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INSTRUMENT NAVIGATION
NOTE: Instructor will discuss technique for initial reduction of power in the T-34 to initiate
descent. This may vary from aircraft to aircraft.
6. Missed approach. A missed approach must be executed when you reach decision height
(DH) if the runway environment is not in sight.
NOTE: After reaching Decision Height (DH), the precision final controller will continue to
provide course and flight path information until the aircraft passes over the landing threshold.
The information is strictly advisory in nature. Additionally, a missed approach must be executed
when any of the following occur:
a. When instructedby the controller, due to aircraft outside safe limits of azimuth or
elevation, unless the field is in sight.
NOTE: Decision Heights occurs on your barometric altimeter or when advised by the final
controller, whichever occurs first. If published minimums show a 100' HAT, the controller may
not call "at decision height" until the aircraft reaches this point. It is your responsibility to
initiate the missed approach at the single piloted minimum of 200' HAT if the runway
environment is not in sight.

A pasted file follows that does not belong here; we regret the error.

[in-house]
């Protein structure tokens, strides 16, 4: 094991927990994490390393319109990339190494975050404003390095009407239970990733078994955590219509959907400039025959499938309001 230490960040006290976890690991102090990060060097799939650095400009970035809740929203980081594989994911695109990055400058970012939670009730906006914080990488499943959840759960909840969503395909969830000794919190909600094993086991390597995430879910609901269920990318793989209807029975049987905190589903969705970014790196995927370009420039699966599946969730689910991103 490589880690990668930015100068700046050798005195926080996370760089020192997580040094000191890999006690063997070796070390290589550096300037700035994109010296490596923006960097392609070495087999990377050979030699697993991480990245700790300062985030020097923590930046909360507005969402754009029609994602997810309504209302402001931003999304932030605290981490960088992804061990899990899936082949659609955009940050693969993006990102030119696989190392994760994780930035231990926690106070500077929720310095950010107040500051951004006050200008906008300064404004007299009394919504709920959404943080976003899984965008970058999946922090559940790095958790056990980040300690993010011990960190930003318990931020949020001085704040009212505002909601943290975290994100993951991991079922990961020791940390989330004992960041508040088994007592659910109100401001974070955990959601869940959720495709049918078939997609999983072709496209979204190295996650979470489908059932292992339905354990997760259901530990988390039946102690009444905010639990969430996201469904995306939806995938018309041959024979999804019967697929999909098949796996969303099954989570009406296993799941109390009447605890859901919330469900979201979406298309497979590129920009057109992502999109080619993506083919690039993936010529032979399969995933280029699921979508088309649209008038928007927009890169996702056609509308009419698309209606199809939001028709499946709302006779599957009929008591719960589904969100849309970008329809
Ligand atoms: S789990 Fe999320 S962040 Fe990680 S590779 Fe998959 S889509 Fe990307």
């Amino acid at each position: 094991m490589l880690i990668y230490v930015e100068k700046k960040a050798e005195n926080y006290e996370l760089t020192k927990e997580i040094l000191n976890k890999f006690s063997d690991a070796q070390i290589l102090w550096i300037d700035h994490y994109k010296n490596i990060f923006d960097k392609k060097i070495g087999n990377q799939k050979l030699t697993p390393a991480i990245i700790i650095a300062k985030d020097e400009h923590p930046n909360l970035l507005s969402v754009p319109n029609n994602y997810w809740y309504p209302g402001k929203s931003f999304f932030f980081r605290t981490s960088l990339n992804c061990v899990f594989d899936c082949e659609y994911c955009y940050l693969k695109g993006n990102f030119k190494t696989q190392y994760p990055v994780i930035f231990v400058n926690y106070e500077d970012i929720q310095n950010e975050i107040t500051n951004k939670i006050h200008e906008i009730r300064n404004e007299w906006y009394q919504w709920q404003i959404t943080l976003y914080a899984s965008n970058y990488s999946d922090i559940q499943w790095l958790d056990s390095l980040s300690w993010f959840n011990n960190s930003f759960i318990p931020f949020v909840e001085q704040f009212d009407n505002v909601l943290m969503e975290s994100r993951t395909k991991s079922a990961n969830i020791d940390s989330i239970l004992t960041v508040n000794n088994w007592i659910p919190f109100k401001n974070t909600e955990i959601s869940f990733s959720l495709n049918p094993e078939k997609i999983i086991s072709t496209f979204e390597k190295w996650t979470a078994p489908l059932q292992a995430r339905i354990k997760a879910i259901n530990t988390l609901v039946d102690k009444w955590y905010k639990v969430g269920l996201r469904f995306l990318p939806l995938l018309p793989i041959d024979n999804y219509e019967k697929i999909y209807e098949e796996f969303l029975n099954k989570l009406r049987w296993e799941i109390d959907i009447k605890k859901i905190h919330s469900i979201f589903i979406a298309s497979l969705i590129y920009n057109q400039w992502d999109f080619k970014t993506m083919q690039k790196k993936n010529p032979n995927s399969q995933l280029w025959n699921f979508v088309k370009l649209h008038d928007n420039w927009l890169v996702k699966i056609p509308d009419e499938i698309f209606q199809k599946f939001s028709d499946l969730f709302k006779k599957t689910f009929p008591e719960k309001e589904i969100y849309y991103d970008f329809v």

MISSED APPROACH
Introduction. A missed approach is a procedure used to discontinue an instrument approach
in the event visual contact has not been established or the aircraft is not in a position to make a
safe landing. Your primary concern, if unable to land, is to climb,to a safe altitude. Therefore,
establishing and maintaining a positive rate of climb should be your first reaction if a missed
approach is commenced. Your second reaction should be to turn the aircraft (if required) to
intercept the missed approach course or to the designated heading. (There may be a mountain
dead ahead.)
The missed approach procedures are found in the profile view of the approach plate. Review
the procedures briefly. Know what you have to do before it is required.
Procedure. At the missed approach point, if the field is not in sight, execute a missed
approach as follows:
1. Increase power to maximum allowable.
2. Assume the climbing attitude of 6-8 degrees nose high.
3. Establish a positive rate of climb (check the altimeter and VSI).
4. Retract the gear (before airspeed reaches 120 knots). Turn landing lights off.
5. Maintain 120 knots (trimming as required) and start a standard-rate turn toward the
missed approach course or heading. Stay on the attitude gyro and maintain the climbing attitude
(6-8 degrees).
7-42
INSTRUMENT DEPARTURES AND APPROACHES


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